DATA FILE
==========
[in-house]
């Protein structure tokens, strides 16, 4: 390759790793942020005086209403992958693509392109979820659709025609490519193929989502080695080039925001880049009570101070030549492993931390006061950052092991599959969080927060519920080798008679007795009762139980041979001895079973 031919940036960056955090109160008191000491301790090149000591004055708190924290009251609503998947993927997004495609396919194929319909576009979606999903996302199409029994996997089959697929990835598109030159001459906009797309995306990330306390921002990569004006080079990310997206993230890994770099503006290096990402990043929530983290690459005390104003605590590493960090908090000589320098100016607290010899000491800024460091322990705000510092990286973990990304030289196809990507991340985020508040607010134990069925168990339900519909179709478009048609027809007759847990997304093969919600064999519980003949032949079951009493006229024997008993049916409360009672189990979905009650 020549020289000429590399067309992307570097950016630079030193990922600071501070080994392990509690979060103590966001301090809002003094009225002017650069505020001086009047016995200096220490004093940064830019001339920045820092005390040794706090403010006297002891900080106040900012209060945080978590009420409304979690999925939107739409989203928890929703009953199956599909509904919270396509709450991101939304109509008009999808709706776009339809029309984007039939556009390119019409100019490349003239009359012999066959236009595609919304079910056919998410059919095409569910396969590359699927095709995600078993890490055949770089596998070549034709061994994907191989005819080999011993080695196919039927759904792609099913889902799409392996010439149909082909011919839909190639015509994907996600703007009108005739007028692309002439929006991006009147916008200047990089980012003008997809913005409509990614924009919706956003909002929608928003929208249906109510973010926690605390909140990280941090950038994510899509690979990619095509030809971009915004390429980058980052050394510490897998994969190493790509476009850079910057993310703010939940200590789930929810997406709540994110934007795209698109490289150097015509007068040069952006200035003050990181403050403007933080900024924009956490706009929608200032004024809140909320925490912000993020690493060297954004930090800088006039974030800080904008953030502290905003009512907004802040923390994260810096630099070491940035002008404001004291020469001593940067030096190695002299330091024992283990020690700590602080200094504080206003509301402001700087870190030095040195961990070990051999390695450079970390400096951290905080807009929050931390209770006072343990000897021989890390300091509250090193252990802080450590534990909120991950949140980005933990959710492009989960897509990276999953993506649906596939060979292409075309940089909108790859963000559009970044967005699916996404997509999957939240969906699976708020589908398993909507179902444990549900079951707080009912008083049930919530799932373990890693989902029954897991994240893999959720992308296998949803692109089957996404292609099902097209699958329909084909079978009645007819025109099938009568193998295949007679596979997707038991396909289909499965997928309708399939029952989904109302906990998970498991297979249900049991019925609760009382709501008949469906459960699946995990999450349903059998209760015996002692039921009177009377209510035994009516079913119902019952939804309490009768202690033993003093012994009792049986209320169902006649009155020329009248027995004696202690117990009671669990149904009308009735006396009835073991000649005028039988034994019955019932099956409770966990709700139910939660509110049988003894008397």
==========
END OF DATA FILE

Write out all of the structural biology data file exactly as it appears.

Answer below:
[in-house]
């Protein structure tokens, strides 16, 4: 390759790793942020005086209403992958693509392109979820659709025609490519193929989502080695080039925001880049009570101070030549492993931390006061950052092991599959969080927060519920080798008679007795009762139980041979001895079973 031919940036960056955090109160008191000491301790090149000591004055708190924290009251609503998947993927997004495609396919194929319909576009979606999903996302199409029994996997089959697929990835598109030159001459906009797309995306990330306390921002990569004006080079990310997206993230890994770099503006290096990402990043929530983290690459005390104003605590590493960090908090000589320098100016607290010899000491800024460091322990705000510092990286973990990304030289196809990507991340985020508040607010134990069925168990339900519909179709478009048609027809007759847990997304093969919600064999519980003949032949079951009493006229024997008993049916409360009672189990979905009650 020549020289000429590399067309992307570097950016630079030193990922600071501070080994392990509690979060103590966001301090809002003094009225002017650069505020001086009047016995200096220490004093940064830019001339920045820092005390040794706090403010006297002891900080106040900012209060945080978590009420409304979690999925939107739409989203928890929703009953199956599909509904919270396509709450991101939304109509008009999808709706776009339809029309984007039939556009390119019409100019490349003239009359012999066959236009595609919304079910056919998410059919095409569910396969590359699927095709995600078993890490055949770089596998070549034709061994994907191989005819080999011993080695196919039927759904792609099913889902799409392996010439149909082909011919839909190639015509994907996600703007009108005739007028692309002439929006991006009147916008200047990089980012003008997809913005409509990614924009919706956003909002929608928003929208249906109510973010926690605390909140990280941090950038994510899509690979990619095509030809971009915004390429980058980052050394510490897998994969190493790509476009850079910057993310703010939940200590789930929810997406709540994110934007795209698109490289150097015509007068040069952006200035003050990181403050403007933080900024924009956490706009929608200032004024809140909320925490912000993020690493060297954004930090800088006039974030800080904008953030502290905003009512907004802040923390994260810096630099070491940035002008404001004291020469001593940067030096190695002299330091024992283990020690700590602080200094504080206003509301402001700087870190030095040195961990070990051999390695450079970390400096951290905080807009929050931390209770006072343990000897021989890390300091509250090193252990802080450590534990909120991950949140980005933990959710492009989960897509990276999953993506649906596939060979292409075309940089909108790859963000559009970044967005699916996404997509999957939240969906699976708020589908398993909507179902444990549900079951707080009912008083049930919530799932373990890693989902029954897991994240893999959720992308296998949803692109089957996404292609099902097209699958329909084909079978009645007819025109099938009568193998295949007679596979997707038991396909289909499965997928309708399939029952989904109302906990998970498991297979249900049991019925609760009382709501008949469906459960699946995990999450349903059998209760015996002692039921009177009377209510035994009516079913119902019952939804309490009768202690033993003093012994009792049986209320169902006649009155020329009248027995004696202690117990009671669990149904009308009735006396009835073991000649005028039988034994019955019932099956409770966990709700139910939660509110049988003894008397």